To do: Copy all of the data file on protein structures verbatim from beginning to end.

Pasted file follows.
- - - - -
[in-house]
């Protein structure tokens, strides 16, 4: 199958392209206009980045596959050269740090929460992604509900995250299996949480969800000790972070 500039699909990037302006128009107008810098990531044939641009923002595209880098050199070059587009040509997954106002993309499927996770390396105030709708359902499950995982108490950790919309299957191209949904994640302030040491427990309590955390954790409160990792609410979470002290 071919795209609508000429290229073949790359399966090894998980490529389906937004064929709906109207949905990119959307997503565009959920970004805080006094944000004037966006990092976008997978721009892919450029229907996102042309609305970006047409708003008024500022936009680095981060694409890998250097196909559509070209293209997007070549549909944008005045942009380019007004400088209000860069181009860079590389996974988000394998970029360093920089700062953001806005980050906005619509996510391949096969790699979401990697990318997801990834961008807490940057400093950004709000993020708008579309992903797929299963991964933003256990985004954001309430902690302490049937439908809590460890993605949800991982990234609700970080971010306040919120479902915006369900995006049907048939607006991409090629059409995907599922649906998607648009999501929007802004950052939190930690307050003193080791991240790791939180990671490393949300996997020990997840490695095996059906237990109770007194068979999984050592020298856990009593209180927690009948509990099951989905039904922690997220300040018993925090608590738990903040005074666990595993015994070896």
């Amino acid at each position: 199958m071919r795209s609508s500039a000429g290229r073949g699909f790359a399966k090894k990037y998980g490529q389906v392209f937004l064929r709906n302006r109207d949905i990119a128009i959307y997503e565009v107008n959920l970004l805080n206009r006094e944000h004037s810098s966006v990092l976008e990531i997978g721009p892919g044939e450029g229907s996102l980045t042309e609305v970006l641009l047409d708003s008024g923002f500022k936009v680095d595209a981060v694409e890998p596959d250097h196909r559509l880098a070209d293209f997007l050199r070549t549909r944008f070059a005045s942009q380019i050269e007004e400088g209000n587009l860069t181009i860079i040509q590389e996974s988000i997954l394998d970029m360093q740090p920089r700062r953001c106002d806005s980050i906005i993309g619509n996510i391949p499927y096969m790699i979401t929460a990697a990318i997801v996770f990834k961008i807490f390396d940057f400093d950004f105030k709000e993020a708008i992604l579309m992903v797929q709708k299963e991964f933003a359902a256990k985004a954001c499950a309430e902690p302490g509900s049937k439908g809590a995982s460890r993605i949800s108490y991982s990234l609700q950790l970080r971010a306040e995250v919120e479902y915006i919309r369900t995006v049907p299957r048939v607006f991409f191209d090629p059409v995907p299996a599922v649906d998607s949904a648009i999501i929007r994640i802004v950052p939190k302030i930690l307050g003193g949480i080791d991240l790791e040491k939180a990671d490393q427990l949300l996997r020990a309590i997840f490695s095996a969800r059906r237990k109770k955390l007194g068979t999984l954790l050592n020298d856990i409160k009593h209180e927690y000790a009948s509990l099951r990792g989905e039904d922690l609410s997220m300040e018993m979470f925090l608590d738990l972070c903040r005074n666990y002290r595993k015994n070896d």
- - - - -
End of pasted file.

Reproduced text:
[in-house]
């Protein structure tokens, strides 16, 4: 199958392209206009980045596959050269740090929460992604509900995250299996949480969800000790972070 500039699909990037302006128009107008810098990531044939641009923002595209880098050199070059587009040509997954106002993309499927996770390396105030709708359902499950995982108490950790919309299957191209949904994640302030040491427990309590955390954790409160990792609410979470002290 071919795209609508000429290229073949790359399966090894998980490529389906937004064929709906109207949905990119959307997503565009959920970004805080006094944000004037966006990092976008997978721009892919450029229907996102042309609305970006047409708003008024500022936009680095981060694409890998250097196909559509070209293209997007070549549909944008005045942009380019007004400088209000860069181009860079590389996974988000394998970029360093920089700062953001806005980050906005619509996510391949096969790699979401990697990318997801990834961008807490940057400093950004709000993020708008579309992903797929299963991964933003256990985004954001309430902690302490049937439908809590460890993605949800991982990234609700970080971010306040919120479902915006369900995006049907048939607006991409090629059409995907599922649906998607648009999501929007802004950052939190930690307050003193080791991240790791939180990671490393949300996997020990997840490695095996059906237990109770007194068979999984050592020298856990009593209180927690009948509990099951989905039904922690997220300040018993925090608590738990903040005074666990595993015994070896």
């Amino acid at each position: 199958m071919r795209s609508s500039a000429g290229r073949g699909f790359a399966k090894k990037y998980g490529q389906v392209f937004l064929r709906n302006r109207d949905i990119a128009i959307y997503e565009v107008n959920l970004l805080n206009r006094e944000h004037s810098s966006v990092l976008e990531i997978g721009p892919g044939e450029g229907s996102l980045t042309e609305v970006l641009l047409d708003s008024g923002f500022k936009v680095d595209a981060v694409e890998p596959d250097h196909r559509l880098a070209d293209f997007l050199r070549t549909r944008f070059a005045s942009q380019i050269e007004e400088g209000n587009l860069t181009i860079i040509q590389e996974s988000i997954l394998d970029m360093q740090p920089r700062r953001c106002d806005s980050i906005i993309g619509n996510i391949p499927y096969m790699i979401t929460a990697a990318i997801v996770f990834k961008i807490f390396d940057f400093d950004f105030k709000e993020a708008i992604l579309m992903v797929q709708k299963e991964f933003a359902a256990k985004a954001c499950a309430e902690p302490g509900s049937k439908g809590a995982s460890r993605i949800s108490y991982s990234l609700q950790l970080r971010a306040e995250v919120e479902y915006i919309r369900t995006v049907p299957r048939v607006f991409f191209d090629p059409v995907p299996a599922v649906d998607s949904a648009i999501i929007r994640i802004v950052p939190k302030i930690l307050g003193g949480i080791d991240l790791e040491k939180a990671d490393q427990l949300l996997r020990a309590i997840f490695s095996a969800r059906r237990k109770k955390l007194g068979t999984l954790l050592n020298d856990i409160k009593h209180e927690y000790a009948s509990l099951r990792g989905e039904d922690l609410s997220m300040e018993m979470f925090l608590d738990l972070c903040r005074n666990y002290r595993k015994n070896d």